Then, a week later, I met a fellow club member who had refused her employer’s request to give an evening dinner speech to their retirees. “You know I can’t get up before a group,” she said to the company vice president, but he would not take no for an answer. “So, I prayed about it,” she recalled. “I got in the car and started driving. I came up a hill. I caught sight of a church billboard that read, ‘Next Sunday’s Sermon: What Do You Mean You Can’t?’ It struck me so hard. I wrote the speech, got a standing ovation, and was invited back.”

But, was this “far‐out‐ness” for me? I hadn’t heard about it in church. Or college. Today, I sense that the average person gets many nudges and leadings, labels them “coincidences,” and takes no more note of them. The Bible hints at this kind of endeavor in several ways: “I will instruct thee and teach thee in the way that thou shalt go. I will guide thee with mine eye.” (Ps. 32:8) “Ask thee a sign of the Lord, thy God; ask it either in the depth, or in the height above.” (Isa. 7:11)

But what about misinterpretation? Serious discernment devotees tell me the best way to get to get the most out of nudges and leadings is give them a chance and stay open. Accumulation itself can point toward the unseen. Consider the words of Quaker theologian Douglas Steere that he spoke to me many times: “The man himself must be willing to trust the flash and follow the path it opened to him.” In time nudges can be seen as steppingstones, and fall into categories. Here, to me, are some of the more important ones.

Prompting: Our weekly newspaper job shop employed reporters in several towns. One reporter, Martha, was in an unresolved relationship and had asked through prayer for insight. She received none. The weeks passed and winter melted away. Still skeptical of the other party’s intentions, she prayed fervently and one Sunday walked into a new church and sat in a pew in the back, bowing her head. Her heart began to pound with a strange excitement, she said, “as if something were speaking to me in that old cathedral with its windows bearing the names of original settlers.” When I asked her to explain, she said, “I looked up to see the sun blaze through a single word in the stained glass window closest to my pew. I didn’t try to argue it away. A message from God is an outstanding thing. And it came in a family name common to the area. The name, ‘Lust.’ I broke off the relationship.”

Underlining Nudge: I was working in a rural area watching transcontinental planes flying over the farm where I rented a room. Their booming noise every day lured my thoughts across the continent to the far north. Alaska was my destination. I overflowed with a determination to trade my office job for one 4,000 miles away and bring my youngest son there to go to college. I wrote letters, prayed, pictured, affirmed, searched magazines, interviewed travelers, and placed ads. The sleek, chiseled power of those 747s became for me a promise. I held myself as malleable as possible in case something I might not be expecting came along. A year went by. One night while driving on a busy street, I stopped at a traffic light and lightly tapped the car ahead of me. It bore an Alaska license plate.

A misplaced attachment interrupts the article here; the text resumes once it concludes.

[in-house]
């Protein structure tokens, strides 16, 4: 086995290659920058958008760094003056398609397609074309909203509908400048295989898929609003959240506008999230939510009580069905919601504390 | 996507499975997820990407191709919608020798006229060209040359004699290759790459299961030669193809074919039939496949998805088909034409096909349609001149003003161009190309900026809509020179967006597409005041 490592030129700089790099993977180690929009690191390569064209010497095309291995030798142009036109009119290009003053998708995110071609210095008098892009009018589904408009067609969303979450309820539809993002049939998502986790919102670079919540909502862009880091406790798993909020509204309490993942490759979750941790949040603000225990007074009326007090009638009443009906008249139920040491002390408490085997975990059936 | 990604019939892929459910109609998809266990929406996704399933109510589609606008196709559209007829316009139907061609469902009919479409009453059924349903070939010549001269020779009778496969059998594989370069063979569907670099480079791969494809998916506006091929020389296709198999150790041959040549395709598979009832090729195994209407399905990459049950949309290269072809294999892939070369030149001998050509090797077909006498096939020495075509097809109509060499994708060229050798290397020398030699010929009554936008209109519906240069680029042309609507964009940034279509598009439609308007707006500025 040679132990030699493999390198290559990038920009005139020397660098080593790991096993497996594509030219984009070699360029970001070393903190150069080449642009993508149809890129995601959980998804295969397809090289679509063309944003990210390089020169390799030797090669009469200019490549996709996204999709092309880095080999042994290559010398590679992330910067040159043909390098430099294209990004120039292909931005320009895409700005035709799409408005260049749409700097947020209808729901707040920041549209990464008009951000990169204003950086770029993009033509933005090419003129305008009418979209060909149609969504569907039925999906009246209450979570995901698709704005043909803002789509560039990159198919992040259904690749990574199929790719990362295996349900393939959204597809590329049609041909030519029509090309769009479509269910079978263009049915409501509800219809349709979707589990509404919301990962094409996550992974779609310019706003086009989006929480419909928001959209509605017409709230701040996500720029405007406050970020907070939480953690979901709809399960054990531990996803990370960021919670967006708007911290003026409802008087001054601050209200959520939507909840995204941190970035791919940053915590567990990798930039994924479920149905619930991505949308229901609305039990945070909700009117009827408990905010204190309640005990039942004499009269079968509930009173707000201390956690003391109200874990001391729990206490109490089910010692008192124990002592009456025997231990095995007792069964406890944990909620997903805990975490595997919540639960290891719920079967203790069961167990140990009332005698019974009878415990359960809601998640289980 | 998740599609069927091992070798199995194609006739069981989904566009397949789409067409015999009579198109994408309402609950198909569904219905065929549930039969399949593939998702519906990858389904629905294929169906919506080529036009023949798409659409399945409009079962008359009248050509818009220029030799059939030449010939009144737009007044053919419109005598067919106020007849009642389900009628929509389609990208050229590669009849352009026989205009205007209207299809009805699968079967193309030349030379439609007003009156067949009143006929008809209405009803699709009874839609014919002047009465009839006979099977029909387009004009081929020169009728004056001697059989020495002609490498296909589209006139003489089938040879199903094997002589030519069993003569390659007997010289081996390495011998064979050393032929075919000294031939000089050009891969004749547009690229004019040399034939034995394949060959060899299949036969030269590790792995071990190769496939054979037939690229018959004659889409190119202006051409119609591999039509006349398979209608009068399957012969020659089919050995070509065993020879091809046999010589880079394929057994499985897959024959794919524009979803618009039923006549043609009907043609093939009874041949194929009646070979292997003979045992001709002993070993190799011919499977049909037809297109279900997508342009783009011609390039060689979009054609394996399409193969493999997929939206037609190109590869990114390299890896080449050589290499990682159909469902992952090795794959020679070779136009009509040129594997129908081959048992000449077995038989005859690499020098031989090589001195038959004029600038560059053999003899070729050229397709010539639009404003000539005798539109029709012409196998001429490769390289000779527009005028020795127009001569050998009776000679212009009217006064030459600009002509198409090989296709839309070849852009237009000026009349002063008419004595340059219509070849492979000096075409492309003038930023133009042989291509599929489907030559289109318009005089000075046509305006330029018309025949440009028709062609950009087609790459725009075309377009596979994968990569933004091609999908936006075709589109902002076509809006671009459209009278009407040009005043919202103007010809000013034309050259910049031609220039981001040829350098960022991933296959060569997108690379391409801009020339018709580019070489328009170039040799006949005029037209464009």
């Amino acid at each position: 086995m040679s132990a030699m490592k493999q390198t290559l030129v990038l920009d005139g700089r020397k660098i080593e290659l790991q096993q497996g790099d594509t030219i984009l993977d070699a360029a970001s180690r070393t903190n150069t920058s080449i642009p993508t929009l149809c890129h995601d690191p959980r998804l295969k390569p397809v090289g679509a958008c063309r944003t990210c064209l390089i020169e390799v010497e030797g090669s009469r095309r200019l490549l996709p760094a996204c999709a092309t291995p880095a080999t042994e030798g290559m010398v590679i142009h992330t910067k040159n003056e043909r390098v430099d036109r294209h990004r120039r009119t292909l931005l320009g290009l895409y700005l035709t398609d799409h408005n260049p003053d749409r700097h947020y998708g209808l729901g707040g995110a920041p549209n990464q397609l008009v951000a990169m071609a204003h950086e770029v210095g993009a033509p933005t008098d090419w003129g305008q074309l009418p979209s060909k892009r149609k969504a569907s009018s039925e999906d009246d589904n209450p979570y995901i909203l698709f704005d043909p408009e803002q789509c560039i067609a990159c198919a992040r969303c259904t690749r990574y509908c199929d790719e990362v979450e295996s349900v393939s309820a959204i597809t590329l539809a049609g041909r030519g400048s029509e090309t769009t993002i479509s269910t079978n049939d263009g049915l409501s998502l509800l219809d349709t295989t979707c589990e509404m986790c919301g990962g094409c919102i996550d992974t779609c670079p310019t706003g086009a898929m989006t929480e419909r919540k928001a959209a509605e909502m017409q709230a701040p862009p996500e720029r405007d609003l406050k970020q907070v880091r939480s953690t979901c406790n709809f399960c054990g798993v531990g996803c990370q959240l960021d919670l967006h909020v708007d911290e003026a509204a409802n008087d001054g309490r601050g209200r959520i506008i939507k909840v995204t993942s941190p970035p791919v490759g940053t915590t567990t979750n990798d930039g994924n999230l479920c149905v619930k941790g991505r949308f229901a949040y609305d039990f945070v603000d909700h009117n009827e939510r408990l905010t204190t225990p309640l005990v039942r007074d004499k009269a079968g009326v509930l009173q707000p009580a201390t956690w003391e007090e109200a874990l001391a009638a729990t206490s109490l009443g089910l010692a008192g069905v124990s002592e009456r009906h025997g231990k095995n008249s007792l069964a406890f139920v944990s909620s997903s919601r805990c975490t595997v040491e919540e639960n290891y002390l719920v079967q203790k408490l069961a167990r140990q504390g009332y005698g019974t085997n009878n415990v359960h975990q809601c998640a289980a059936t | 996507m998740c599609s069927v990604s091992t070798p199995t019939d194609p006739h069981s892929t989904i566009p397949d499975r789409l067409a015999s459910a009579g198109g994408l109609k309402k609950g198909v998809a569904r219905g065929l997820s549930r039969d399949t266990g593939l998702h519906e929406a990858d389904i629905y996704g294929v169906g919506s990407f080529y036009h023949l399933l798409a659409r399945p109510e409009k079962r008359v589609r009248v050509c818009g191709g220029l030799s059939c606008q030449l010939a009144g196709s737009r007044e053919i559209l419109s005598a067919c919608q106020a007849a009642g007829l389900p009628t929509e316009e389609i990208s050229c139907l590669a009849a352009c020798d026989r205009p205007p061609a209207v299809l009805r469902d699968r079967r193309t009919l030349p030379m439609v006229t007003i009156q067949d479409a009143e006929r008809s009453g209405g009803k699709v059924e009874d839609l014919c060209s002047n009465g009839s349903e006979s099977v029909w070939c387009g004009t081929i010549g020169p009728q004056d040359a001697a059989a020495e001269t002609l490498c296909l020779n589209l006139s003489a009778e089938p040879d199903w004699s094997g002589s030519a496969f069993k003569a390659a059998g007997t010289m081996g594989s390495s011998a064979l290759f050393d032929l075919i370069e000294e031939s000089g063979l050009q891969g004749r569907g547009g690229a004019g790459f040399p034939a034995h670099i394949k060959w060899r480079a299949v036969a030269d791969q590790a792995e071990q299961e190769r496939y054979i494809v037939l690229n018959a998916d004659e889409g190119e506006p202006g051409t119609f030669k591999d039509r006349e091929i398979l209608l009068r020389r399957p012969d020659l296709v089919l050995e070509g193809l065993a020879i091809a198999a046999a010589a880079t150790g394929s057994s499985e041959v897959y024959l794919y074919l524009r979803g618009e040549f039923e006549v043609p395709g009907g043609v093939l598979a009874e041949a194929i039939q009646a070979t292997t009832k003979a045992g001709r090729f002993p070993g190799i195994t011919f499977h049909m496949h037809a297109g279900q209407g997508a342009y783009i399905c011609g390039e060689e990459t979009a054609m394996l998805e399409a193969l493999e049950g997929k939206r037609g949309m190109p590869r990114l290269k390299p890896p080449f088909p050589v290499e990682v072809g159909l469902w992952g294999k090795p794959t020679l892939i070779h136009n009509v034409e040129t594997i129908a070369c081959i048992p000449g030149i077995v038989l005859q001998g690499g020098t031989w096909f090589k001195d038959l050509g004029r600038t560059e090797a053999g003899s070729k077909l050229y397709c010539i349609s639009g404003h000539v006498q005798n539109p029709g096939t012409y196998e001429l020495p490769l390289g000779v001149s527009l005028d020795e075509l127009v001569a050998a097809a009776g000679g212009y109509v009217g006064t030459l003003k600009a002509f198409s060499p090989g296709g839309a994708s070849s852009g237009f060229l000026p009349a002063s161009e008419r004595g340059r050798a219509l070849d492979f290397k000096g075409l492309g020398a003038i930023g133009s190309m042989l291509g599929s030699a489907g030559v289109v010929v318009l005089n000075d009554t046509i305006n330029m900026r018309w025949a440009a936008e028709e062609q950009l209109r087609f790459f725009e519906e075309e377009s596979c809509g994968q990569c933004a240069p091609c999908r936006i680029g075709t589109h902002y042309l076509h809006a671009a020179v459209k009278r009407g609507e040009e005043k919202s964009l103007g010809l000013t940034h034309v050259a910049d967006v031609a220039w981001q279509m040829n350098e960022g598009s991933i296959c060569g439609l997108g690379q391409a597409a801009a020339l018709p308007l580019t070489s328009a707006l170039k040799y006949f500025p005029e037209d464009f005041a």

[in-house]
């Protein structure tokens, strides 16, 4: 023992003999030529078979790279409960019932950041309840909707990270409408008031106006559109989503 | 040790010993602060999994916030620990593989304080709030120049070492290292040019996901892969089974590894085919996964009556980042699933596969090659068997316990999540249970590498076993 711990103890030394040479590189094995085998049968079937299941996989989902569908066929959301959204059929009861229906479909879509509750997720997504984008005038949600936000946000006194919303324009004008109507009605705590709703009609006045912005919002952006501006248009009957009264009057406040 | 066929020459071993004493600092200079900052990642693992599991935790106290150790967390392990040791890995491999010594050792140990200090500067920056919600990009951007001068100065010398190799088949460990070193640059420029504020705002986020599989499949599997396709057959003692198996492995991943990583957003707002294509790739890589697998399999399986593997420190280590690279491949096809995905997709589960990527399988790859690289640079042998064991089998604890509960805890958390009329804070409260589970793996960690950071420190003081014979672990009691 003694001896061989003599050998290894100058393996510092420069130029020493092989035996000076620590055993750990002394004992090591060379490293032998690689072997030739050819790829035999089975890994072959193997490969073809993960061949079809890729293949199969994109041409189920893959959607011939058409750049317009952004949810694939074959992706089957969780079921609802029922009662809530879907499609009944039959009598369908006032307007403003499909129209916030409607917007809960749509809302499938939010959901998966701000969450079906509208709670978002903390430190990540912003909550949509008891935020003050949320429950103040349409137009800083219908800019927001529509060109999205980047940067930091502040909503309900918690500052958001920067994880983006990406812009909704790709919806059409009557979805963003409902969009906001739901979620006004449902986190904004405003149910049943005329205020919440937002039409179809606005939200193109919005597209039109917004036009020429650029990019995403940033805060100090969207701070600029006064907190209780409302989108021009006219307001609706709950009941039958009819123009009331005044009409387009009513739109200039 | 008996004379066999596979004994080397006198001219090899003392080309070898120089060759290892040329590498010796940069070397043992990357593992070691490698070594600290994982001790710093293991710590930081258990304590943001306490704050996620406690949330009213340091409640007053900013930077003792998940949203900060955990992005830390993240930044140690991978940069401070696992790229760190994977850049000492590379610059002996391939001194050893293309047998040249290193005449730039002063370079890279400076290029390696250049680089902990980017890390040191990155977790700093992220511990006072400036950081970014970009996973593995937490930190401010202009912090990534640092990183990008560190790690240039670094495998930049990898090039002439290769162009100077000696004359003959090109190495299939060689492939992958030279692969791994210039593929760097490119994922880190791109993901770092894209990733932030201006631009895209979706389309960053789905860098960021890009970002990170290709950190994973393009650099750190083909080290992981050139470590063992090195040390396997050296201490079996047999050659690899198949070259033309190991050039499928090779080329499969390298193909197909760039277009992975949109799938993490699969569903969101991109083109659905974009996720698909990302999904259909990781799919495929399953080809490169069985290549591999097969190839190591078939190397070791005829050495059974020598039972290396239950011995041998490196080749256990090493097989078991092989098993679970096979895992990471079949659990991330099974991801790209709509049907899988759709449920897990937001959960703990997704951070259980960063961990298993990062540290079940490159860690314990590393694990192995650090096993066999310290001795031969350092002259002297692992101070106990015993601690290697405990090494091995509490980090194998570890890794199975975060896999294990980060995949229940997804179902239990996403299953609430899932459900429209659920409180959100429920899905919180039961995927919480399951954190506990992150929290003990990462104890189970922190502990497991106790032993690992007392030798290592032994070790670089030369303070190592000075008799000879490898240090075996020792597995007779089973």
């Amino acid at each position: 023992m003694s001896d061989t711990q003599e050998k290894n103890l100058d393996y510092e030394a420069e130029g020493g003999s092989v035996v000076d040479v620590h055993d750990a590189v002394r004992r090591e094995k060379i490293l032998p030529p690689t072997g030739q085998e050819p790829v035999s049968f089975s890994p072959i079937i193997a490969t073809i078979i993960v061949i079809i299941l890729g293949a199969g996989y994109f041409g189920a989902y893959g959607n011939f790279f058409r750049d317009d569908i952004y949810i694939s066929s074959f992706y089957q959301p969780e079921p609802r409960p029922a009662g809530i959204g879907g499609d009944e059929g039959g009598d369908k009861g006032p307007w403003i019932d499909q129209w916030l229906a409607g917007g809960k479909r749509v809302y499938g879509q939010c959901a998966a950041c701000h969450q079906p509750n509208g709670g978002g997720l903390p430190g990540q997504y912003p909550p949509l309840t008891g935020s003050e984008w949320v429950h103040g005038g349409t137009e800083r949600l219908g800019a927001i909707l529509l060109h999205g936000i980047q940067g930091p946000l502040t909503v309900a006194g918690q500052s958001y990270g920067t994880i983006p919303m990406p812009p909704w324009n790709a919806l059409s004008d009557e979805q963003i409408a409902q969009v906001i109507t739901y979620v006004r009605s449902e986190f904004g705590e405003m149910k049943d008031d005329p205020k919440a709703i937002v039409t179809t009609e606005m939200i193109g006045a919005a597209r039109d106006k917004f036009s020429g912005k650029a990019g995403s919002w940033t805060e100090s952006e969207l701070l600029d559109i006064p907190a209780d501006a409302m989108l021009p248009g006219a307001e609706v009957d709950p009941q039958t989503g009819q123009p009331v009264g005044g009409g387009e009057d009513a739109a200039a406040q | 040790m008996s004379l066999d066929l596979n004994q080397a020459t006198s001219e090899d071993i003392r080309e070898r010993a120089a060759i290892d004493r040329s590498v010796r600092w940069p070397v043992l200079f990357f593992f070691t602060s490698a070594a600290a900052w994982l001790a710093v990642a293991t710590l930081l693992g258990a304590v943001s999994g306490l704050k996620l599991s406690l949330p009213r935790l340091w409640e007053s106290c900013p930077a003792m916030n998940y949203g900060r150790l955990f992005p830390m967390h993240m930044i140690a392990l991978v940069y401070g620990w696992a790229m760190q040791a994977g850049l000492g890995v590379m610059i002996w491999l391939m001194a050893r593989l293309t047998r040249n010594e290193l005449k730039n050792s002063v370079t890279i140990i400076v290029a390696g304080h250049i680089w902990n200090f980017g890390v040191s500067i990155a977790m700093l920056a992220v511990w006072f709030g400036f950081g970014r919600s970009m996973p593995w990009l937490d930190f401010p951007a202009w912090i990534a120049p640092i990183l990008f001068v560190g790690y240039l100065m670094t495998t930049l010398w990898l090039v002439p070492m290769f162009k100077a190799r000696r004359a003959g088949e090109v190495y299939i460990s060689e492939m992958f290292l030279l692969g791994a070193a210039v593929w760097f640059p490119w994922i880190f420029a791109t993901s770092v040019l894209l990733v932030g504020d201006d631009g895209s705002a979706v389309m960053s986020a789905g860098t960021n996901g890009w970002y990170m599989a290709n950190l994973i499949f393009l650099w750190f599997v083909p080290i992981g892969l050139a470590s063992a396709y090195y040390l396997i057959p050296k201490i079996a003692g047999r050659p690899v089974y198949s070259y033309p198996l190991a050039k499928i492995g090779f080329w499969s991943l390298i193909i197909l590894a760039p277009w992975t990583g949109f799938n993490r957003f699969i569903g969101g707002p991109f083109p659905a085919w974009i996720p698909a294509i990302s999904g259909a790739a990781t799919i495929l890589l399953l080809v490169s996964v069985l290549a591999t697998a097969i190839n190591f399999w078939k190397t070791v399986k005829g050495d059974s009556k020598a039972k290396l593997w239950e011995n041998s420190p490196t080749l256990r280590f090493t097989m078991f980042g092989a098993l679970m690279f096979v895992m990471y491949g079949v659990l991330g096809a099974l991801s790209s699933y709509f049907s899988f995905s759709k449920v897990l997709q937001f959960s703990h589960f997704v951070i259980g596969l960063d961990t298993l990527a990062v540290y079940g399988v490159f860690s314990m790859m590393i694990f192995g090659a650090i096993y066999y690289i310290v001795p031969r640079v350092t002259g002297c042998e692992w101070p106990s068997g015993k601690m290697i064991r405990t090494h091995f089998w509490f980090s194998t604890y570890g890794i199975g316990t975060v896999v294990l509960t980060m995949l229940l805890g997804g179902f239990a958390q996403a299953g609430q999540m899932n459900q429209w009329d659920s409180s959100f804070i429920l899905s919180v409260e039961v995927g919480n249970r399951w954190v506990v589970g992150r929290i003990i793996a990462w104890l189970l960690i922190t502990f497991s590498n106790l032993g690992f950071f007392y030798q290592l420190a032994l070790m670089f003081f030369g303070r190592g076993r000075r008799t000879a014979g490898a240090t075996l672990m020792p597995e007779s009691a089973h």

Then at a prayer meeting I met a visitor from Fairbanks whose daughter, teaching in Alaska, knew of a job I might fill at her school. I pictured myself teaching library there. My antennas went up. I scanned billboards and street signs and noted words uttered here or there that seemed to help me hang on to my hope. I scooped up crumbs of encouragement and grasped onto nudges that hadn’t yet evolved to electrical flickers. One morning my phone jangled. It was a call from Anchorage—a university president was offering me a job as his secretary, an airline ticket, and an apartment with a computer, a telephone, and a view of the mountain range that surrounds that city. Within months I was landing in the “Great Land” and stayed 20 years.

Delayed Nudge: One Saturday while walking to the corner laundromat with the wash, I found myself stepping over about 20 copies of Reader’s Digest that littered the sidewalk as if someone had spilled their trash. The moment froze for me. Was this a sign to a wannabee writer? I could hardly stand the thought of just waiting, doing nothing. So I sent off a story, which came back rejected. I let bitterness take over my feelings. But then a prayer warrior (a person who prays frequently and who keeps track of the results of prayers by oneself and others) cautioned, “Don’t give up. God’s ways aren’t our ways. There’s always more grace where that came from. We struggle and writhe and bleed, and then one day we are adjudged ready and the way will open.”